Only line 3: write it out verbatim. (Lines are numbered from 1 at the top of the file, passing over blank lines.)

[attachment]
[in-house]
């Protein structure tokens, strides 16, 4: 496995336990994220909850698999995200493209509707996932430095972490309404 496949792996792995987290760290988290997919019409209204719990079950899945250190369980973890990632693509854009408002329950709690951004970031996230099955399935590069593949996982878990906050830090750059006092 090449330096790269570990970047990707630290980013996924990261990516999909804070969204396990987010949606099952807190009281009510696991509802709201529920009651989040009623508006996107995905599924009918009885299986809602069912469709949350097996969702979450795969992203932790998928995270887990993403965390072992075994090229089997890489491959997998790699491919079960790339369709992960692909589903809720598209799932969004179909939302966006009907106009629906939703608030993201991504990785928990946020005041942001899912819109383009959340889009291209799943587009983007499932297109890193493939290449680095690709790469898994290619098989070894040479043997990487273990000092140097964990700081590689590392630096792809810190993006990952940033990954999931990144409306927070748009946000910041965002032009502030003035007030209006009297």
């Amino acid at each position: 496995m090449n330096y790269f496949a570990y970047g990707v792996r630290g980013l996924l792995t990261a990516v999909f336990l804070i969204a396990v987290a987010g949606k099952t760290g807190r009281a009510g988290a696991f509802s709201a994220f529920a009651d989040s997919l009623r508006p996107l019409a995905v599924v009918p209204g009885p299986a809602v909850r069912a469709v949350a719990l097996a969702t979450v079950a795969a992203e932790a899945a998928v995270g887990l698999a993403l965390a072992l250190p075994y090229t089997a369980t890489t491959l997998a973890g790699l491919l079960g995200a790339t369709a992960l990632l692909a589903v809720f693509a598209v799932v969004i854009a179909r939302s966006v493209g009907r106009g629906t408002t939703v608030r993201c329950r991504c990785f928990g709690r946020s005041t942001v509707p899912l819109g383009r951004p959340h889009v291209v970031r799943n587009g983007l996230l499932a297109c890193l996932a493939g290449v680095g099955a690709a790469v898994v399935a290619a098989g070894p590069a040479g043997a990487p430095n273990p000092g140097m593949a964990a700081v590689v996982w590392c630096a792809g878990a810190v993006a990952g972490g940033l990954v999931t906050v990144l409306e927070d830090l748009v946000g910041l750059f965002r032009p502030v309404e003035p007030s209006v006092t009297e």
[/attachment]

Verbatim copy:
């Amino acid at each position: 496995m090449n330096y790269f496949a570990y970047g990707v792996r630290g980013l996924l792995t990261a990516v999909f336990l804070i969204a396990v987290a987010g949606k099952t760290g807190r009281a009510g988290a696991f509802s709201a994220f529920a009651d989040s997919l009623r508006p996107l019409a995905v599924v009918p209204g009885p299986a809602v909850r069912a469709v949350a719990l097996a969702t979450v079950a795969a992203e932790a899945a998928v995270g887990l698999a993403l965390a072992l250190p075994y090229t089997a369980t890489t491959l997998a973890g790699l491919l079960g995200a790339t369709a992960l990632l692909a589903v809720f693509a598209v799932v969004i854009a179909r939302s966006v493209g009907r106009g629906t408002t939703v608030r993201c329950r991504c990785f928990g709690r946020s005041t942001v509707p899912l819109g383009r951004p959340h889009v291209v970031r799943n587009g983007l996230l499932a297109c890193l996932a493939g290449v680095g099955a690709a790469v898994v399935a290619a098989g070894p590069a040479g043997a990487p430095n273990p000092g140097m593949a964990a700081v590689v996982w590392c630096a792809g878990a810190v993006a990952g972490g940033l990954v999931t906050v990144l409306e927070d830090l748009v946000g910041l750059f965002r032009p502030v309404e003035p007030s209006v006092t009297e």